Department of Plant Biology, The Royal Veterinary and Agricultural University, 40 Thorvaldsensvej, DK-1871 Frederiksberg C, Copenhagen, Denmark

Background and objectives
Pythium oligandrum is a potential biological control agent. When looking at hyphal-hyphal interactions it has a wide host range [1], but whether it can parasitize the resting structures of the same fungi is not known. Sclerotia of the plant pathogen Sclerotinia sclerotiorum is reported to survive for about 5 ;years in soil, and seed lots harvested from infected crops are often contaminated with sclerotia of S. ;sclerotiorum. Hence, we have studied whether P. ;oligandrum can parasitize sclerotia of S. ;sclerotiorum. Zoospores of P. ;oligandrum are used as the inoculum source since they are able to orientate during encystment so that germ-tubes emerge towards hosts. As encysted zoospores, they are able to initialize mycoparasitism and to establish in natural soils [2].

Materials and methods
S. ;sclerotiorum sclerotia produced on PDA were classified according to their sizes (three groups), and 2X125 sclerotia of each size were inoculated in a natural soil with or without Pythium oligandrum zoospores (1.25X105/20 ;g soil). The germination ability of sclerotia was estimated at day 4 and day 12, as was the sclerotial colonization ability of P. ;oligandrum. The experiment was repeated three times and the data analysed by odds ratio analyses. Experiments similar to the soil-studies were performed in water. In water, where S. ;sclerotiorum sclerotia and/or P. ;oligandrum zoospores were present, the activities of extracellular N-acetyl-P-D-glucosaminidase (EC, P-glucosidase (EC and cellobiohydrolase (EC, were estimated by the following substrates: p-nitrophenyl-N-acetyl-O-D-glucosaminidase, p-nitrophenyl-P-D-glucopyranoside and p-nitrophenyl-O-D-celloside. In addition, Loewe Blue Substrates were used to estimate the P-D-glucanase (EC, endo-chitinase (EC and proteinase activities.

Results and conclusions
Treatment of a soil inoculated with S. ;sclerotiorum sclerotia using P. ;oligandrum zoospores had a significant effect on the germination of sclerotia. Between 76.6% and 79.4% were able to germinate when collected at day 4 from the untreated soil, while only 28.6-45.1% from the P. ;oligandrum treated soil were able to germinate. The germination ability of the large sclerotia was significantly higher than the germination of the small sclerotia. Microscopy and plating of sclerotia on agar showed that sclerotia in the P. ;oligandrum-treated soils were internally colonized with P. ;oligandrum. The germination ability of the sclerotia was further reduced when the incubation time was extended. When P. ;oligandrum zoospores were added to water with sclerotia, the germination ability of the sclerotia was significantly reduced, as in the soil, showing that P. ;oligandrum is able to parasitize the sclerotia both in presence and absence of other microorganisms. Studies of the activities of extracellular enzymes showed that the NAGase, endo-chitinase, 0-glucosidase, cellobiohydrolase and proteinase activities were higher when the two fungi were inoculated together than when they were inoculated separately. The inductions of these enzymes in co-inoculations of P. ;oligandrum and S. ;sclerotiorum indicate that they might be involved in the parasitism of the sclerotia, but also reflects that P. ;oligandrum was able to establish on the sclerotia in water. In addition, P. ;oligandrum was able to utilize five carbohydrates which are present in greatest amounts in sclerotia. Enzyme assays and microscopy showed that P. ;oligandrum was also able to establish and fulfil its life cycle in water with 'nutrients' released from sclerotia. In conclusion, P. ;oligandrum has potential to control diseases caused by S. ;sclerotiorum sclerotia. W intenfd to study mycoparasitism of S. ;sclerotiorum hyphae in planta to see whether certain mycoparasitism-related enzymes can be detected by isoenzyme gels when the two fungi are interacting.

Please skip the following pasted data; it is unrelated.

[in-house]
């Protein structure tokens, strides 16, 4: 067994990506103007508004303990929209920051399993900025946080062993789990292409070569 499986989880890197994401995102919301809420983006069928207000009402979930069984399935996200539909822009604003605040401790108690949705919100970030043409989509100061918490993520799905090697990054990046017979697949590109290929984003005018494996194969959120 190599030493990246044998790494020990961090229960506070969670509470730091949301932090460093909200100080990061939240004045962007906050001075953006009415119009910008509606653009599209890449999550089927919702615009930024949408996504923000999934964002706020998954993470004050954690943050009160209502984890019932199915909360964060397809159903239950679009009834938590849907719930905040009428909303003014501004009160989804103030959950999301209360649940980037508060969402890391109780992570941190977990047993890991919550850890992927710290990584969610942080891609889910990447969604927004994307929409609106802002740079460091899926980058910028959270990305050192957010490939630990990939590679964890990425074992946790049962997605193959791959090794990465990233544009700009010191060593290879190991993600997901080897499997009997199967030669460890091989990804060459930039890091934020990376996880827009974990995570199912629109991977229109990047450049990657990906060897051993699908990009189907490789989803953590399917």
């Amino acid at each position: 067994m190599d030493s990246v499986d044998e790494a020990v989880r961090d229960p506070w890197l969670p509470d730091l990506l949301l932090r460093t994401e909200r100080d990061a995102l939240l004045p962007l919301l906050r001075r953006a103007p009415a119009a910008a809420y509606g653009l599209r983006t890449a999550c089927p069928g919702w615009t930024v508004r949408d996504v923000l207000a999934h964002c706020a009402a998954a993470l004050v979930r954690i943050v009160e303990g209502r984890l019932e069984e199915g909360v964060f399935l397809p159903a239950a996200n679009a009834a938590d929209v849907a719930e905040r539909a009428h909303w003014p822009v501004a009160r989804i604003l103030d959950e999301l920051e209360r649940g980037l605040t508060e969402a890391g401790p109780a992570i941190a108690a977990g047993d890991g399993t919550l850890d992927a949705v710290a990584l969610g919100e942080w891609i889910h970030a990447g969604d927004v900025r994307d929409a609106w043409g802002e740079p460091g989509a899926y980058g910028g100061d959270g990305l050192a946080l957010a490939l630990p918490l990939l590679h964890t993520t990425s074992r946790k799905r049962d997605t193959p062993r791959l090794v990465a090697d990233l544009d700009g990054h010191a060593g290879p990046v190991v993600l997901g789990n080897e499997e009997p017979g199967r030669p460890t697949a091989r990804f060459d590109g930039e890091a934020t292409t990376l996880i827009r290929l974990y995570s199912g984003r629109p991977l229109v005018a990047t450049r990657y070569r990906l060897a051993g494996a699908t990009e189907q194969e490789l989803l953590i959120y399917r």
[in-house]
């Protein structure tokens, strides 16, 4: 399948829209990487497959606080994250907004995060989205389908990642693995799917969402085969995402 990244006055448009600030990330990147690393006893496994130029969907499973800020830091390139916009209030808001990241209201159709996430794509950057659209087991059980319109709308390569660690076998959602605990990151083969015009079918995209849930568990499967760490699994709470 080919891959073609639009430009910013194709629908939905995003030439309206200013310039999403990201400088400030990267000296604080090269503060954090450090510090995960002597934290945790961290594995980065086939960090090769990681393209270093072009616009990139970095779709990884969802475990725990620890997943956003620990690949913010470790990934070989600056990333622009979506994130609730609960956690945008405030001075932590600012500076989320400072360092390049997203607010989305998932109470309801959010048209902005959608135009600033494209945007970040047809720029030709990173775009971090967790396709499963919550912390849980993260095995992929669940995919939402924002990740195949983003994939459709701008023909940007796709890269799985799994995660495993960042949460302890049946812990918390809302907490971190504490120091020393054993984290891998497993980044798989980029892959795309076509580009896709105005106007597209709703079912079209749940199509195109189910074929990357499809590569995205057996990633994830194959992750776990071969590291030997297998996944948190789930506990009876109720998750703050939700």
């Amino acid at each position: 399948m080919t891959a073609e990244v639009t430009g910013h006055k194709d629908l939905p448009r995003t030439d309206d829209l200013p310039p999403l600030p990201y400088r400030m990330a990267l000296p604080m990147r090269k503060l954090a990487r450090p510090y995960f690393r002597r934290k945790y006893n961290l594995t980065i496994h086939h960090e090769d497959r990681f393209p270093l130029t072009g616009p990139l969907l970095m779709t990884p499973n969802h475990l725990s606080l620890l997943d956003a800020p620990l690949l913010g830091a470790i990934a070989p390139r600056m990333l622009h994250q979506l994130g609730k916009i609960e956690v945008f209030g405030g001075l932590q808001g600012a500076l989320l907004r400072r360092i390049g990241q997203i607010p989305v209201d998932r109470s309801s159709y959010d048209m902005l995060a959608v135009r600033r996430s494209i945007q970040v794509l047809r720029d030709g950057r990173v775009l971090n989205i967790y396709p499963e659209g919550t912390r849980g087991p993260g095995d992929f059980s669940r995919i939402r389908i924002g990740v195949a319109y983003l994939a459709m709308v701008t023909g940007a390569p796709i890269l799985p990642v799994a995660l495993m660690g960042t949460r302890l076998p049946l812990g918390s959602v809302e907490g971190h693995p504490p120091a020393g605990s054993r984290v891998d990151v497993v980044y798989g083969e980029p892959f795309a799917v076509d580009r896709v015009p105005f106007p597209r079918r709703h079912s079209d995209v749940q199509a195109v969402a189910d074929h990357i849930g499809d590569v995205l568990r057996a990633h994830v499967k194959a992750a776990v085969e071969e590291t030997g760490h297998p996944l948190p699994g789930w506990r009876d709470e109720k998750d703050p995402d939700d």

1. Laing SAK , Deacon JW, 1991. Mycological Research 95, 469-479.
2. Madsen AM, Robinson HL, Deacon JW, 1995. Mycological Research 99, 1417-1424.